Healthcare in Transit

As the elderly population in the US continues to grow, so too does the necessity for non-emergency medical transportation services to cater to this demographic in both urban and rural areas nationwide.

The transportation services provided by these companies are vital to the accessibility of routine healthcare services and survival of patients who otherwise would not be able to make it to routine medical appointments. Some of these potential barriers may include a lack of mass transit options and significant distances to their providers. In addition, a patient’s physical disabilities and/or financial circumstances can also further complicate access to these services.

The rising need for these services can be felt even more palpably in rural areas as these geographic regions statistically contain a larger portion of elderly inhabitants than do urban areas where providers are located at significantly closer distances. Further to this point, the geographic isolation of patients residing in rural areas typically carry with them the burden of more chronic health conditions, poverty and consequently, poor health outcomes.

To highlight this point, studies have uncovered that nearly four million Americans have experienced some type of transportation complications which have led to them missing scheduled appointments. This also levies a devastating blow to healthcare providers as no-show rates, in some instances higher than 30% have cost providers more than $150 billion per year.

The impact of patients’ inaccessibility to affordable and convenient transportation services has not gone unnoticed by the Tech industry, however, as we have recently seen on-demand transportation app giants Lyft and Uber make their entrance into the healthcare field. Lyft, working in conjunction with the healthcare information exchange platform Allscripts have partnered to integrate “ride-hailing functionality” into AllScripts database platform which will allow for nearly 200,000 providers to request transportation services for their patients through the Lyft application. Similarly, Uber has recently launched Uber Health which deploys a comparable ride-hailing functionality for the patients of its partner healthcare systems, most notably MedStar and LifeBridge.

Uber and Lyft’s presence in healthcare transportation may well prove to be an effective remedy to an ailing community of patients who otherwise would have less accessibility to healthcare appointments and quality outcomes. However, this does not come without the gleaming risk exposure that current and longstanding emergency and non-emergency medical transportation services are faced with on each and every patient transport. Perhaps the most prevalent source of claims faced by these companies are the result of injuries sustained by patients during the loading and unloading phases of the transport. As many of the patients requiring these services have significant physical limitations, this puts the onus on the company to ensure that all employees have been properly trained to perform these tasks. Other sources of claims in this class which may lead to a sustained bodily injury by the patient(s) in transit include but are not limited to collisions with other vehicles or objects, failing to secure or improperly securing a patient to their seat, failing to properly secure wheelchair bound patients, the improper use of chair lifts and potentially leaving patients in extreme or unsafe conditions unattended.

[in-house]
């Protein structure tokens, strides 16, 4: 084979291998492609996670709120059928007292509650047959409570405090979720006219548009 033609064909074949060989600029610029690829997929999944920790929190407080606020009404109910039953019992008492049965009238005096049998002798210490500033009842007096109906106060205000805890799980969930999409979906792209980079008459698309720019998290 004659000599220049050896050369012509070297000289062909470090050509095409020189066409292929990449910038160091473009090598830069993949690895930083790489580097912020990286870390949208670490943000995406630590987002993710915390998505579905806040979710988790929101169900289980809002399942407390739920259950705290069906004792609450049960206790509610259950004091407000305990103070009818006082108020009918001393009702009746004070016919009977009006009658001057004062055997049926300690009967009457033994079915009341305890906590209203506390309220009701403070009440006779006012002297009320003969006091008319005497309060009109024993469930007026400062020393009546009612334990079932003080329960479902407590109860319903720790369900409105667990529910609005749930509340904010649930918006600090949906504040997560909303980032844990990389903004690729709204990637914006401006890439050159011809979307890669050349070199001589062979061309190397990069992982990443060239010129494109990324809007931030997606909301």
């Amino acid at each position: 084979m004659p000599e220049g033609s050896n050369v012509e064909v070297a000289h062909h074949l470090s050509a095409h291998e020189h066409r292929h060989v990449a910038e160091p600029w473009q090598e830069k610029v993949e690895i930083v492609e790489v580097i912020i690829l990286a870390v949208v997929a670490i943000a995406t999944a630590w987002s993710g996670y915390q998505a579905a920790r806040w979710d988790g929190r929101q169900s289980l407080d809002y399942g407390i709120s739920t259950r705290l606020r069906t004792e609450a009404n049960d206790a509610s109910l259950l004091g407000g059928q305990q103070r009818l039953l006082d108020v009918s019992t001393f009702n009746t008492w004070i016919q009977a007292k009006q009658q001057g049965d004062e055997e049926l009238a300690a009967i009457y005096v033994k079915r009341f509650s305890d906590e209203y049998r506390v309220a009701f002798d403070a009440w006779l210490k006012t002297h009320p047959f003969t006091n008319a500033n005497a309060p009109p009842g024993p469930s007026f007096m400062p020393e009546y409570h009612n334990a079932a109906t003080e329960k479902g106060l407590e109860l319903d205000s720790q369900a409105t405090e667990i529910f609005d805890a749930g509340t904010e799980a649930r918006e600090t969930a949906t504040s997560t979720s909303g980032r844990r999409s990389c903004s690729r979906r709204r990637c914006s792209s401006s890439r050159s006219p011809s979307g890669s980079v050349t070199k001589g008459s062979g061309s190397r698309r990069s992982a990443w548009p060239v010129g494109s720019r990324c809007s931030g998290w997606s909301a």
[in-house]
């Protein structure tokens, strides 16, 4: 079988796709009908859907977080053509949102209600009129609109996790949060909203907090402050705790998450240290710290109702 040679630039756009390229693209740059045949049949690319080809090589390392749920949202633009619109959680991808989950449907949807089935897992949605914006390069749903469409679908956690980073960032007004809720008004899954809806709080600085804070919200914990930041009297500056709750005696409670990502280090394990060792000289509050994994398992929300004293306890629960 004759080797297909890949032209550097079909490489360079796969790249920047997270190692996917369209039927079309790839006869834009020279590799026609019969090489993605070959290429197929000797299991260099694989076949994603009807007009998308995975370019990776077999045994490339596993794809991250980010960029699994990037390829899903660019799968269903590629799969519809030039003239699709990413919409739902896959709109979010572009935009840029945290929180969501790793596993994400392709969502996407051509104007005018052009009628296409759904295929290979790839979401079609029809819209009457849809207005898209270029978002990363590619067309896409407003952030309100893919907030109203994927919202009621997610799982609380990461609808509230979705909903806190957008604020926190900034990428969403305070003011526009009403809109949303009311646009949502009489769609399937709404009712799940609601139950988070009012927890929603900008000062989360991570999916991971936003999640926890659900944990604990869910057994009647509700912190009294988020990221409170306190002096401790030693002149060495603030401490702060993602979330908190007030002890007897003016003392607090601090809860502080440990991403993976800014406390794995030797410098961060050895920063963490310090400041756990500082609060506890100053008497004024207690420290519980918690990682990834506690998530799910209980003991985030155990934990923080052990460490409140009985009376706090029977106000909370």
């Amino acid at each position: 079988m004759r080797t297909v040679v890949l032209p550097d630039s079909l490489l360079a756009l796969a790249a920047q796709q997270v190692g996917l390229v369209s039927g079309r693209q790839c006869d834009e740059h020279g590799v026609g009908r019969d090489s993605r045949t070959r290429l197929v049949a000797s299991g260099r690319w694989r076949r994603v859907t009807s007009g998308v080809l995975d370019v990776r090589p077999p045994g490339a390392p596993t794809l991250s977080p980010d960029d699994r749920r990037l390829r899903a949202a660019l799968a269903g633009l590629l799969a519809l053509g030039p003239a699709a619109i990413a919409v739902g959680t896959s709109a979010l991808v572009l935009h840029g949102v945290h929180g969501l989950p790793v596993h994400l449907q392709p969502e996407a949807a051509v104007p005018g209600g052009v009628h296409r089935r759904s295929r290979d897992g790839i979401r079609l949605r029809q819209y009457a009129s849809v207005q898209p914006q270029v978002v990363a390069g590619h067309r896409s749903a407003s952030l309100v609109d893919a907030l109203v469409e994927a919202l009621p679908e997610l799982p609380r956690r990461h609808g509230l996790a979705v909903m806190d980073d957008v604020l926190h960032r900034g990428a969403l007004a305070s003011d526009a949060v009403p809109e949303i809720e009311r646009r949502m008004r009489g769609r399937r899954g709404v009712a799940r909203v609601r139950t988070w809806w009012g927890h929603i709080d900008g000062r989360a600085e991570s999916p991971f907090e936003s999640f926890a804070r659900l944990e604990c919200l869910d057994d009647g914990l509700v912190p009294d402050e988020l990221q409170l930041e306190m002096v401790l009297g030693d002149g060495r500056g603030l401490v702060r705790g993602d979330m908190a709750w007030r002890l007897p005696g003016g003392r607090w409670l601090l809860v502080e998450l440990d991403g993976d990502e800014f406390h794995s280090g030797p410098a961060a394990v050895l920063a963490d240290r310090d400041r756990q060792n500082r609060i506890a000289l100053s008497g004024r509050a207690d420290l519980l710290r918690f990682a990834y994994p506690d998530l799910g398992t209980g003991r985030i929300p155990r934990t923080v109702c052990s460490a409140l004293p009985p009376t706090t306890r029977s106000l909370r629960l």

With these risk factors in mind, it will be the responsibility of tech companies like Lyft and Uber and surely many others who follow suit to ensure that they are employing competent, well-trained and vetted employees who are only providing transportation services to patients which are in line with the safety installations of the vehicle they are operating, such as four-point tie downs for wheel chair and stretcher bound patients.

Overall, this industry class will only continue to be relied upon as a necessity in the years to come and it is primarily important for providers in this space to hold its employees to the highest standards of training and risk mitigation. Non-emergency transit appointments have the potential to quickly escalate into emergency transports due to an unexpected change in the patient’s condition along the way which, if not properly handled, can lead to a delay in services that may subsequently lead to a loss of life. It is also crucial for insurance brokers who will be placing coverage for non-emergency medical transit companies to fully understand the risk exposure presented by these companies and ensure that the carrier will not be excluding claims for some of the fundamental services provided, such as loading and unloading.